(This post is part of a bigger list of rules that I have found helpful for thinking about a career, and beyond. See this post for an explainer).
Ask anyone in more advanced stages of their career about their biggest weaknesses in their professional lives, and you'll very often hear the phrase "I say yes too often".
So here is a simple rule: say no more often.
It sounds like bad advice. Shouldn't we be more open? Shouldn't we welcome new opportunities? Shouldn't we be excited if we are asked for input? Yes! Yes, we should be, but the more choices we have, the more selective we have to be.
Your time is very limited. Your time of full concentration is even more limited. The real problem is that for every yes, you're taking away your resources from other things that you also said yes to. If you say yes to too many things, you either won't be able to give your projects the attention they need, or you'll disappoint people you said yes to previously (or both). Either way, it's bad.
"But isn't my CV more impressive if it has lots of stuff on it? The more, the better?" you may ask, especially early in your career. The advice I'd give here is the same as the advice I'd give on how to prepare a presentation - most people will be able to take away one thing from it, a few may be able to walk away with 2-3 things. That's it. I think the same is true for a CV - after some basic vetting, you will be mainly associated with one thing that you did exceptionally well. The thing that truly stood out. The thing nobody else did.
This reminds me of one of the many great pieces of startup advice that YC gives: "We often say that a small group of customers who love you is better than a large group who kind of like you." I would argue the same is true when people decide whether to hire you or fund you. If everybody feels OK about your work, you're in trouble. If you have a few people who love one or two things you did extremely well, you'll be doing much better - they'll be your champions. I know this flies in the face of the advice some people give, especially in academia, which boils down to "just be sure to have all checkboxes ticked off, and don't show any weaknesses". All I can say is these people are wrong. Of course, if you're looking to spend your working life at incredibly boring places, you should follow these rules. Which, coincidentally, reminds me of yet another great piece of advice I heard around YC: When looking for brilliant people, look for the presence of strength, not the absence of weakness.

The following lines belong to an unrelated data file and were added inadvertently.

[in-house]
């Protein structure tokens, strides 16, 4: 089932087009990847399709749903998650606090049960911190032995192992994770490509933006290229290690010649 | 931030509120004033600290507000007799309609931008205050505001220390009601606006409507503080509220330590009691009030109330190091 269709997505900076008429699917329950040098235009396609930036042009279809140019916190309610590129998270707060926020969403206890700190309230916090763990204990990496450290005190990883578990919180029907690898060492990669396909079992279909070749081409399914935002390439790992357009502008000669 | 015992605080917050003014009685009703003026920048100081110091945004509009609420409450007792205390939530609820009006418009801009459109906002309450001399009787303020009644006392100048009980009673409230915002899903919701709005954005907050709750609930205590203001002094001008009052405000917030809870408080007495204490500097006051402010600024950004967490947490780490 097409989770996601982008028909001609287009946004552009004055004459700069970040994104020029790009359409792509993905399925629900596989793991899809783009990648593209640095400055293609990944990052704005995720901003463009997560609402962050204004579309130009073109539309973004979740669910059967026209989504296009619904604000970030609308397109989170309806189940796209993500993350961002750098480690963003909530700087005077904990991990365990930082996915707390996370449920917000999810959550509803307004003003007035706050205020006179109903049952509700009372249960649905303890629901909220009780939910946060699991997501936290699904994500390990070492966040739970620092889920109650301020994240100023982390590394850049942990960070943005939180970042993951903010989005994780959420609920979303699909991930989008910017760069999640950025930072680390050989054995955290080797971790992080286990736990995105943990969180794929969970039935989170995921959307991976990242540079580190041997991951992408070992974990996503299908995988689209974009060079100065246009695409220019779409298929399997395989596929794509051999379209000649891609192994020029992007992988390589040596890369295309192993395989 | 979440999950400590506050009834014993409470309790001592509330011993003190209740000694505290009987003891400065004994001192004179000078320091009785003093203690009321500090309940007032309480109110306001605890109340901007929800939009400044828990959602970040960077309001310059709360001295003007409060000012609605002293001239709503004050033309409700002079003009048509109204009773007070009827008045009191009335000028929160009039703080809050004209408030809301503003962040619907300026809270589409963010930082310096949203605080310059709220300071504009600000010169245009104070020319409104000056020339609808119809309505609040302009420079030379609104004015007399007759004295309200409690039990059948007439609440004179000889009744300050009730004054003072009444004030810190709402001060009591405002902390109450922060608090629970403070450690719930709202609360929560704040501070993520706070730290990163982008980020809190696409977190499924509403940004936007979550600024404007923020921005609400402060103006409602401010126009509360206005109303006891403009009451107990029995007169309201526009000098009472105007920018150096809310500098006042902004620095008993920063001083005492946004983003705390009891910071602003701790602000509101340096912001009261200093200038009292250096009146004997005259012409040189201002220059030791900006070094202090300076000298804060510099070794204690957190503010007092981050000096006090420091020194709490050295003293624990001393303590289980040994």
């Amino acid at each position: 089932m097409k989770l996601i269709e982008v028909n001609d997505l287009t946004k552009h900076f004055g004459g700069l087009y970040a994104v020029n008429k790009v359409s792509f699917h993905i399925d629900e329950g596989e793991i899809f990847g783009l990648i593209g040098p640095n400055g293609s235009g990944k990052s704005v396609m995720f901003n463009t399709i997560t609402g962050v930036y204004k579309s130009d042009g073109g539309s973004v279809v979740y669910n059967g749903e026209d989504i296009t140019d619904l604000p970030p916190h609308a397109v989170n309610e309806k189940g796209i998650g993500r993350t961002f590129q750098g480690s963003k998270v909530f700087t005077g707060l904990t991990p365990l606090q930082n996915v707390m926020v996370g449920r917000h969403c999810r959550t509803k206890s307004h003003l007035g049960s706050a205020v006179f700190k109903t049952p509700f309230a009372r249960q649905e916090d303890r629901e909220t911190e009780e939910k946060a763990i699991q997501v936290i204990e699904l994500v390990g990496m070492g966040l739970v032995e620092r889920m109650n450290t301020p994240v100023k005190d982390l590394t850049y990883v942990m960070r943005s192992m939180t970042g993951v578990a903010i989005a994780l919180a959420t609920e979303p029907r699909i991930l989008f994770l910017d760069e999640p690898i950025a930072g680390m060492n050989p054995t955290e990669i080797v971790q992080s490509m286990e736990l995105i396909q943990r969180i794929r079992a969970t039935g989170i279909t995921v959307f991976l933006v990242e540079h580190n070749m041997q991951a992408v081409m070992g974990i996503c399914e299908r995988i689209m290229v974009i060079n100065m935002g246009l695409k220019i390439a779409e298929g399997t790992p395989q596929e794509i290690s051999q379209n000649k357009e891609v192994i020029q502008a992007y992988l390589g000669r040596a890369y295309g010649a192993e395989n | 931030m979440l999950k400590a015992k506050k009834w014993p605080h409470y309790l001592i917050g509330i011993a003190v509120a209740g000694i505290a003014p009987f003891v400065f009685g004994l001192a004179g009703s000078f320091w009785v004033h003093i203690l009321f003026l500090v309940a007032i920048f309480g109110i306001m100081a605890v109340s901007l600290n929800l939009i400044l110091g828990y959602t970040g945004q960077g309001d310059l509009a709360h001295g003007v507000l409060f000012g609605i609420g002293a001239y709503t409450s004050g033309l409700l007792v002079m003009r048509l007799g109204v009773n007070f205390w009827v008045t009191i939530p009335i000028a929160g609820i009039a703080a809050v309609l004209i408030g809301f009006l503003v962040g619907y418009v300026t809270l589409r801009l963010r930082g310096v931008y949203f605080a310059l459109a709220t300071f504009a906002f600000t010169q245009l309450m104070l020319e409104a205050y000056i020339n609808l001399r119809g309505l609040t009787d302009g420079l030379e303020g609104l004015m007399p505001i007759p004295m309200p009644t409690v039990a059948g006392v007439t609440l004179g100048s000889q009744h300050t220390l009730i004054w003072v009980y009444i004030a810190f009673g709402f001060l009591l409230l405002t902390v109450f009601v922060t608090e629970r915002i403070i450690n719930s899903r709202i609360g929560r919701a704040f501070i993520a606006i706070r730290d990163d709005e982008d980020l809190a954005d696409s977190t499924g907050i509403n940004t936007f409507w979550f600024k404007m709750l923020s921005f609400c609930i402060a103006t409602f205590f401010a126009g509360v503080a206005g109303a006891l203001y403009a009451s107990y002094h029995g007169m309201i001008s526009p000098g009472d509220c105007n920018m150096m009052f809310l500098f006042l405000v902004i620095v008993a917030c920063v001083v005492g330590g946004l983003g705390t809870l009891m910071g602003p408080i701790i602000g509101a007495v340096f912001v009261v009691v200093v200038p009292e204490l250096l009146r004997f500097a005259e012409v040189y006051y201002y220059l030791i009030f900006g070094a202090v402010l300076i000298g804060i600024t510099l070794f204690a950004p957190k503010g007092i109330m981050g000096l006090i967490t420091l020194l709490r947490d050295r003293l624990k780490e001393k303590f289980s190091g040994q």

What does this have to do with saying no? Simple: you can't do something great unless you devote very large chunks of time on it. With every yes, you dilute yourself. So be careful when you say yes. Say yes only to things you can absolutely commit to, and no to everything else. Don't feel bad about saying no - you're really saying yes again to the things that you've already committed to.